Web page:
Efficient sorting of genomic permutations by translocation, inversion and block interchange

  title={Efficient sorting of genomic permutations by translocation, inversion and block interchange},
  author={Sophia Yancopoulos and Oliver Attie and Richard Friedberg},
  volume={21 16},
MOTIVATION Finding genomic distance based on gene order is a classic problem in genome rearrangements. Efficient exact algorithms for genomic distances based on inversions and/or translocations have been found but are complicated by special cases, rare in simulations and empirical data. We seek a universal operation underlying a more inclusive set of evolutionary operations and yielding a tractable genomic distance with simple mathematical form. RESULTS We study a universal double-cut-and… 

Sorting permutations by cut-circularize-linearize-and-paste operations

BackgroundGenome rearrangements are studied on the basis of genome-wide analysis of gene orders and important in the evolution of species. In the last two decades, a variety of rearrangement

Sorting Linear Genomes with Rearrangements and Indels

  • M. D. BragaJ. Stoye
  • Biology
    IEEE/ACM Transactions on Computational Biology and Bioinformatics
  • 2015
A very simple proof is presented showing that the distance, which can be computed in linear time, is the same for both the unrestricted and the restricted DCJ-indel models.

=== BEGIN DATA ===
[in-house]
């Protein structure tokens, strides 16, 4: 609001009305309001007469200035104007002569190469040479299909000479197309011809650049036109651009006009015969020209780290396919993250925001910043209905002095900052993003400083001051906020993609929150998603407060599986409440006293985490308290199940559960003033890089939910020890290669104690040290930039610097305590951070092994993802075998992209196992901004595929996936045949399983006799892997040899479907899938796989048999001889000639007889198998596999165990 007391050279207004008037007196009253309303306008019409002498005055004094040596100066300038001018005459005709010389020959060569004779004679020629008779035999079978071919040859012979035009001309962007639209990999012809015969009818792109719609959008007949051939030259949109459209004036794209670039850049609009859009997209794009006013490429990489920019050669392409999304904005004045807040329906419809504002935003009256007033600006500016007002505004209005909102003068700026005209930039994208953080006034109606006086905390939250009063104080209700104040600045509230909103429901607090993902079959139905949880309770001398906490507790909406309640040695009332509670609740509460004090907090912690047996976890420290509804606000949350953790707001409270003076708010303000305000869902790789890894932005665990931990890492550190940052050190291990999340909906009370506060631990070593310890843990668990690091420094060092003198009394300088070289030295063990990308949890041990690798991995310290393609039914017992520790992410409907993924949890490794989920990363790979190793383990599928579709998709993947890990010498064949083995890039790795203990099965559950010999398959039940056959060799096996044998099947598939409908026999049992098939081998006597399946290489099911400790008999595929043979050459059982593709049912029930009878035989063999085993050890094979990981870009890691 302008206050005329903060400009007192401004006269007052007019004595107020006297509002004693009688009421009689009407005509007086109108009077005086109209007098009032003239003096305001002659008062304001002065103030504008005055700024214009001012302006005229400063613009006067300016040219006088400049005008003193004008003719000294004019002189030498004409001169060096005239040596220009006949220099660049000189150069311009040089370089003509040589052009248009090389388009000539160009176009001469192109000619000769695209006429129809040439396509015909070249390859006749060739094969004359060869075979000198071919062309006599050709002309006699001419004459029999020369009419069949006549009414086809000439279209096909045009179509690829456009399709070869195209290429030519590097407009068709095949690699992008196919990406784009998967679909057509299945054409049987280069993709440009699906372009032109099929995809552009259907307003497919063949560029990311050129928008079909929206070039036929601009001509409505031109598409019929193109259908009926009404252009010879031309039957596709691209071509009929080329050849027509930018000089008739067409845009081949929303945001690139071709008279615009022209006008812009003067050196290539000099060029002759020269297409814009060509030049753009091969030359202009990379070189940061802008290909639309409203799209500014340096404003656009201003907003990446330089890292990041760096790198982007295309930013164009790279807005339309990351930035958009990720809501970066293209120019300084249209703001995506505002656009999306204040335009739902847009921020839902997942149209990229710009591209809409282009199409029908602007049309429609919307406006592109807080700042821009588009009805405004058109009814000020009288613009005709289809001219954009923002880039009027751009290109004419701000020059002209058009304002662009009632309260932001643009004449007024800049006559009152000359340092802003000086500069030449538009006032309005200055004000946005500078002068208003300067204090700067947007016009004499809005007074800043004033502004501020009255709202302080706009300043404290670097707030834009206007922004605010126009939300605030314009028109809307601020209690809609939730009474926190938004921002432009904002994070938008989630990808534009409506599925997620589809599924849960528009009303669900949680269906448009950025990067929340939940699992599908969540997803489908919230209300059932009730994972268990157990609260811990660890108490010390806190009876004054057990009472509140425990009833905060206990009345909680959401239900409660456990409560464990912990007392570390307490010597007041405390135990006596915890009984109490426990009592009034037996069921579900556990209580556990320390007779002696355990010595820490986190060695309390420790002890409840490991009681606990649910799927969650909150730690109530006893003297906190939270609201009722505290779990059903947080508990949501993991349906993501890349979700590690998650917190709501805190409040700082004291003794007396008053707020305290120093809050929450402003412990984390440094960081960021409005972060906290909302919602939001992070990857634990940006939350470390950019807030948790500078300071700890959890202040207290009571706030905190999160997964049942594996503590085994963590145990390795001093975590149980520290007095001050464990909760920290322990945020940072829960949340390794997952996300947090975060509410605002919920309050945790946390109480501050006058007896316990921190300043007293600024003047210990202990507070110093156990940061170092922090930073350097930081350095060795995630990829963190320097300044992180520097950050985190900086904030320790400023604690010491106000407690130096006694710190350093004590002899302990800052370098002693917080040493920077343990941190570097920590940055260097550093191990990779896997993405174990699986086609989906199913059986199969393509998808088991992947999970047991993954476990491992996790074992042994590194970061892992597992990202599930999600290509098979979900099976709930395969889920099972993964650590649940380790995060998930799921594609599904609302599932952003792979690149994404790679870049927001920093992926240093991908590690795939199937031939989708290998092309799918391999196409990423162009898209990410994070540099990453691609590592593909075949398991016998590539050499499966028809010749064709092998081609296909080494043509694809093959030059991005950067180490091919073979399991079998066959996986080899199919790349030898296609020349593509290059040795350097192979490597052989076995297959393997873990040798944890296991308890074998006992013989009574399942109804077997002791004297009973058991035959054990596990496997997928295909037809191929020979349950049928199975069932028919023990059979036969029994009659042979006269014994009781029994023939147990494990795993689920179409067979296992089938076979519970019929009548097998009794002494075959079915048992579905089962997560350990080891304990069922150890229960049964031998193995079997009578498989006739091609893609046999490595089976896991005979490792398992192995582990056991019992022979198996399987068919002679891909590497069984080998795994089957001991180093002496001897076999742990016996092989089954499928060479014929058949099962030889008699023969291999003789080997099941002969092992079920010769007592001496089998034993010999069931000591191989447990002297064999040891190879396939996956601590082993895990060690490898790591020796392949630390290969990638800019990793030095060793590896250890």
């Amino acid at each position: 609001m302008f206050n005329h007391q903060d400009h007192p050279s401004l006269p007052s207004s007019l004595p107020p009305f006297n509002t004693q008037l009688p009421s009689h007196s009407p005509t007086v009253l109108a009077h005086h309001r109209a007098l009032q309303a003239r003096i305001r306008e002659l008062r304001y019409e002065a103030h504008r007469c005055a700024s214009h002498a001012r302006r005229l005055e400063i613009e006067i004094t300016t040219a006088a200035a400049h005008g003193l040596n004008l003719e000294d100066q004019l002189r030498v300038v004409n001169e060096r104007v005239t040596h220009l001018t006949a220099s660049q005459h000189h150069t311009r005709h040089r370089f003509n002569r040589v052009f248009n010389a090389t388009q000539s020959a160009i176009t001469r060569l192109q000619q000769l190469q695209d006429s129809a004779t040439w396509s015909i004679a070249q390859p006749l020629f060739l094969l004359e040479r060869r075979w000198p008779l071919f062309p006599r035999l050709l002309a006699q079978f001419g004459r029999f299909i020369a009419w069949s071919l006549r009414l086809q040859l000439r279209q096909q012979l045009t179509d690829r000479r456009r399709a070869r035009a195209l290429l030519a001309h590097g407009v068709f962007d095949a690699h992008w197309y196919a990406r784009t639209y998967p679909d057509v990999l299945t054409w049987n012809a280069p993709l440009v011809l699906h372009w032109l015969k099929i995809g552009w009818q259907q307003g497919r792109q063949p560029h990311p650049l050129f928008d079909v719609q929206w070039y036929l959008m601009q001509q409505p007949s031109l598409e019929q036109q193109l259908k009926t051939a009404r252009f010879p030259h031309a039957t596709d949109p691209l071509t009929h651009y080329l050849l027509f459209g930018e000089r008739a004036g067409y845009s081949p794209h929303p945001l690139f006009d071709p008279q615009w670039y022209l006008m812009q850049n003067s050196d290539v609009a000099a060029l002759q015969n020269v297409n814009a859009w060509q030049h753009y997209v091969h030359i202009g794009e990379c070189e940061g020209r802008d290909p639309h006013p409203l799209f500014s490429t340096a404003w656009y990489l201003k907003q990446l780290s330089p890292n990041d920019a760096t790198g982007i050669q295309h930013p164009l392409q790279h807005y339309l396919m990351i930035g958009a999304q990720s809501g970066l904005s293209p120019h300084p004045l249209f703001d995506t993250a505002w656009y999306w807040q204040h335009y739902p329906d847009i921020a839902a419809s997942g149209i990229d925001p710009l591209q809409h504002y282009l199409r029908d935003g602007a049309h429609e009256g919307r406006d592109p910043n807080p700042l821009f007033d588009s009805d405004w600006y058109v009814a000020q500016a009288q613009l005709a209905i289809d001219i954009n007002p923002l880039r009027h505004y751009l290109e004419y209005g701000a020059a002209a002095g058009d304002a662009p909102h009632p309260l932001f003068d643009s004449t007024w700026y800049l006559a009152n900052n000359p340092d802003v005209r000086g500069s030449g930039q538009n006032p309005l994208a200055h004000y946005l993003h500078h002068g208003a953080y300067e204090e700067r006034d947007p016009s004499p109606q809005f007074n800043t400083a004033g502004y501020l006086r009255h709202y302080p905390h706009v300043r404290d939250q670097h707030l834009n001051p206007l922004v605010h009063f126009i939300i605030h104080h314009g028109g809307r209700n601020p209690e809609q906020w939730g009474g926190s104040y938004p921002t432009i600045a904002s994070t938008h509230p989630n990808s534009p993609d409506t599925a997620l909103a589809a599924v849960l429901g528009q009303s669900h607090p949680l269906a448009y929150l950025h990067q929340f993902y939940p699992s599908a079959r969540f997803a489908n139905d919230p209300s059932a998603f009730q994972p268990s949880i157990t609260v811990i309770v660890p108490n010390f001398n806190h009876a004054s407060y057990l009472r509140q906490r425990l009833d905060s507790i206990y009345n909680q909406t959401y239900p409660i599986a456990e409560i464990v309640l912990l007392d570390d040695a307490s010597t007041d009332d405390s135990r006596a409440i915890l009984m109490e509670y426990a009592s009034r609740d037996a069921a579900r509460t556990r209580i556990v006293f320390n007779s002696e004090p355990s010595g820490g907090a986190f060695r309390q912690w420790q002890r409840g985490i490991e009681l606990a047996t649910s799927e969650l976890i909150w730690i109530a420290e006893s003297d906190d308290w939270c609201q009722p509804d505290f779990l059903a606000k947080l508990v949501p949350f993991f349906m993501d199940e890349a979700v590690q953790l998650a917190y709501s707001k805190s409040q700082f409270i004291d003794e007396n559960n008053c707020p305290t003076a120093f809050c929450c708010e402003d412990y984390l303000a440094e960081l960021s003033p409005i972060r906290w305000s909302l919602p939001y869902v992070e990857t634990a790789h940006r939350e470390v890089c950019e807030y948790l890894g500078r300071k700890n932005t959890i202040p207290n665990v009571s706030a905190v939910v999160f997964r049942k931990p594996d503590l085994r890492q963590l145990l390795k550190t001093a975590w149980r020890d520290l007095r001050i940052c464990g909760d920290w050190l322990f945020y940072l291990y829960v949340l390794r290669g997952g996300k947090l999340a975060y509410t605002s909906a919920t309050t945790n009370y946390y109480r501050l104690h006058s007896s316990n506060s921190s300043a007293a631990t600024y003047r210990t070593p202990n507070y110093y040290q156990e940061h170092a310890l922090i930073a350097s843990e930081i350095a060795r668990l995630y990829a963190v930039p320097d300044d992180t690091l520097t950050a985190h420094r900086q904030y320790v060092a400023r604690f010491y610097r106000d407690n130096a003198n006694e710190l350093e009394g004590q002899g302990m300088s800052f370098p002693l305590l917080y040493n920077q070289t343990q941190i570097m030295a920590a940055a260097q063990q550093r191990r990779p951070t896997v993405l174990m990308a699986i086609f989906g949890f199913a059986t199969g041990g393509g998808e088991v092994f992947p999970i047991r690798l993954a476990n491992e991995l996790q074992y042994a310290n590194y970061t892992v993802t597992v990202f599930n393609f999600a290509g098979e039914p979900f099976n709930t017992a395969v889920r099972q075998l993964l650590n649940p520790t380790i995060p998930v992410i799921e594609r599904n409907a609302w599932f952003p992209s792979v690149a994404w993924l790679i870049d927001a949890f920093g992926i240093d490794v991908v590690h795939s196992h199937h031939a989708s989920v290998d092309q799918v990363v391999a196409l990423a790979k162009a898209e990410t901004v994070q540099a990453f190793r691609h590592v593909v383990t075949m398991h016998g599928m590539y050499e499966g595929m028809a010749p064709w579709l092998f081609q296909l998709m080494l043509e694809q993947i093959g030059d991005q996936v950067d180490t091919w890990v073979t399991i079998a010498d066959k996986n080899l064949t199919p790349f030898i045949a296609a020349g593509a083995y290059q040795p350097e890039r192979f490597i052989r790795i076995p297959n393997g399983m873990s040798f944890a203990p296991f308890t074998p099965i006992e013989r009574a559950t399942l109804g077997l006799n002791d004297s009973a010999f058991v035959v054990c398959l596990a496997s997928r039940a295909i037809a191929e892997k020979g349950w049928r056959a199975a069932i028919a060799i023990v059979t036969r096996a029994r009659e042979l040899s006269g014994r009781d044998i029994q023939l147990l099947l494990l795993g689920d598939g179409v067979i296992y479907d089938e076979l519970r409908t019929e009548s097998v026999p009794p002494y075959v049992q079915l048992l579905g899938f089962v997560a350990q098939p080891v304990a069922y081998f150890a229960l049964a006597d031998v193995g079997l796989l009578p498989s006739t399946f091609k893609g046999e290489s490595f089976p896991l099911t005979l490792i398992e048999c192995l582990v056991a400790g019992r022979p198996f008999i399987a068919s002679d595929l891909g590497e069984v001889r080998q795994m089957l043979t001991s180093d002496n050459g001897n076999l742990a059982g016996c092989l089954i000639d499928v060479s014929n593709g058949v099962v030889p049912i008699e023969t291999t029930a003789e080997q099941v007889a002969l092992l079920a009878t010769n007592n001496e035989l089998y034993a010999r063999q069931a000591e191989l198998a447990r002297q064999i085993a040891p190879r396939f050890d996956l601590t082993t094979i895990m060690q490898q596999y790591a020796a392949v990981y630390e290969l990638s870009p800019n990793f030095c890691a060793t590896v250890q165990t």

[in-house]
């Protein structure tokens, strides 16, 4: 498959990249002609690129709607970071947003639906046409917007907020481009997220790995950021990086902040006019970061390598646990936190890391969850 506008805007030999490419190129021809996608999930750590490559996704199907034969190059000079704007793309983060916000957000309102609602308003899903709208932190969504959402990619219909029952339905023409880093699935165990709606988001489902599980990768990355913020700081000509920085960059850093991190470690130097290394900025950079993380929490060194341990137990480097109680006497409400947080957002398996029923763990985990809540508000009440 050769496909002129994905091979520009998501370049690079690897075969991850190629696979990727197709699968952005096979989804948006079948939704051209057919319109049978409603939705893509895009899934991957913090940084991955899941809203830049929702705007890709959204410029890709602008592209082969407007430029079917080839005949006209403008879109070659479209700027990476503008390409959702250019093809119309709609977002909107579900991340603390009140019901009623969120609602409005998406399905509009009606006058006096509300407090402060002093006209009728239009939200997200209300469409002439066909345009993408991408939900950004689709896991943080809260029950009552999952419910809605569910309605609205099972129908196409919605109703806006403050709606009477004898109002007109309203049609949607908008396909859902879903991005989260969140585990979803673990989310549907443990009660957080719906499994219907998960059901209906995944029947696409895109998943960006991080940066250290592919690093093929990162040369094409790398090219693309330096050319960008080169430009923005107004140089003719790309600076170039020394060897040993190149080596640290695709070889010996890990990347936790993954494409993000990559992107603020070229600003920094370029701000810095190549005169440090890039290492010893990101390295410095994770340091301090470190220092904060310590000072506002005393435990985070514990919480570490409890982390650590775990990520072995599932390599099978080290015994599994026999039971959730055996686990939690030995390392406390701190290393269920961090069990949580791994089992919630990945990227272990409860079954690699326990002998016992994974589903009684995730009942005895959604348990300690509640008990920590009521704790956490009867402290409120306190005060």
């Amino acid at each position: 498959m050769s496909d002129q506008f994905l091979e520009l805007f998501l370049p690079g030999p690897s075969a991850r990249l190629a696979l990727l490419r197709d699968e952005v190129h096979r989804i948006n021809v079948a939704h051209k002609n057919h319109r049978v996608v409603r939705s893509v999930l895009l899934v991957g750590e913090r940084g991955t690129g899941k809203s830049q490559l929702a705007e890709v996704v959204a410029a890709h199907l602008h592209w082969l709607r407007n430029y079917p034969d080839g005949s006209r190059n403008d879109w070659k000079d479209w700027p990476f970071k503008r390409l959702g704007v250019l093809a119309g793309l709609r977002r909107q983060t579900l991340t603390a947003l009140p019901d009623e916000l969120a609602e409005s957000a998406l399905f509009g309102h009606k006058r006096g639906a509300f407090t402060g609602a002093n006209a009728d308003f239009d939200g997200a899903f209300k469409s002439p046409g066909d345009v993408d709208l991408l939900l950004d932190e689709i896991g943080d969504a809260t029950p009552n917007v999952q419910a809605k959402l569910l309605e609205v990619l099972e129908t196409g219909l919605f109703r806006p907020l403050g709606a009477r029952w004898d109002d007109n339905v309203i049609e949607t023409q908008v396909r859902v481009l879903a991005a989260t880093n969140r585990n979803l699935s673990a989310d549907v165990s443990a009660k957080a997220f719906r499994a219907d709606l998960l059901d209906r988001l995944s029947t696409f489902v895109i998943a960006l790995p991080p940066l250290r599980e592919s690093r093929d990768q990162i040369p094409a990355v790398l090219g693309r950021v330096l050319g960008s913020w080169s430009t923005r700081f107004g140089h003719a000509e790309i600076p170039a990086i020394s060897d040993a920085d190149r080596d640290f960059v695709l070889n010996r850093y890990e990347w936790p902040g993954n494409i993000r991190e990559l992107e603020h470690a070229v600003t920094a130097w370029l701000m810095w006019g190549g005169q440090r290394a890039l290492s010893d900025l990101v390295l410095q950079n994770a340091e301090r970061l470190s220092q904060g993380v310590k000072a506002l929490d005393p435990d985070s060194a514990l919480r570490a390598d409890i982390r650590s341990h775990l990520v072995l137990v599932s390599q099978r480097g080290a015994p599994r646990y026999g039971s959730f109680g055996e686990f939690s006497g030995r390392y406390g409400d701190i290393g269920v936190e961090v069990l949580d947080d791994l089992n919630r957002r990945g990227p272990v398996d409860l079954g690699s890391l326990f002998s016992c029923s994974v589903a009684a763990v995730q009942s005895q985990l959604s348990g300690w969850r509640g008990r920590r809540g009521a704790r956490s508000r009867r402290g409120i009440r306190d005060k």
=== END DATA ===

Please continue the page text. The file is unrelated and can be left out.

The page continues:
Sorting Signed Permutations by Inverse Tandem Duplication Random Losses

The algorithmic study of this new model of genome rearrangement, namely the inverse tandem duplication random loss (iTDRL) model, is initiated by proving that a shortest rearrangements scenario that transforms one given gene order into another given gene orders can be obtained in quasilinear time.

Sorting by Weighted Reversals, Transpositions, and Inverted Transpositions

This paper provides a 1.5-approximation algorithm for sorting by weighted reversals, transpositions and inverted transposition for biologically realistic weights in order to reconstruct ancient events in the evolutionary history of organisms.

Sorting Permutations by Intergenic Operations

The signed reversal and transposition distance between two genomes considering their intergenic regions is investigated and two approximation algorithms are developed, which check how these algorithms behave when assigning weights for genome rearrangements.

Sorting by reversals, block interchanges, tandem duplications, and deletions

This paper presents a heuristic algorithm to sort an ancestral genome into a genome of a descendant (with arbitrary gene content) by reversals, block interchanges, tandem duplications, and deletions, where tandem duplication and deletion are of arbitrary size.

An Exact Algorithm for Sorting by Weighted Preserving Genome Rearrangements

The preserving Genome Sorting Problem (pGSP) asks for a shortest sequence of rearrangement operations that transforms a given gene order into another given gene order by using rearrangement

Sorting by Weighted Reversals and Transpositions

This study studies the Sorting by Weighted Reversals and Transpositions problem on signed permutations and develops a generic approximation algorithm to deal with different weights for reversals and transpositions.

An Experimental Evaluation of Inversion-and Transposition-Based Genomic Distances through Simulations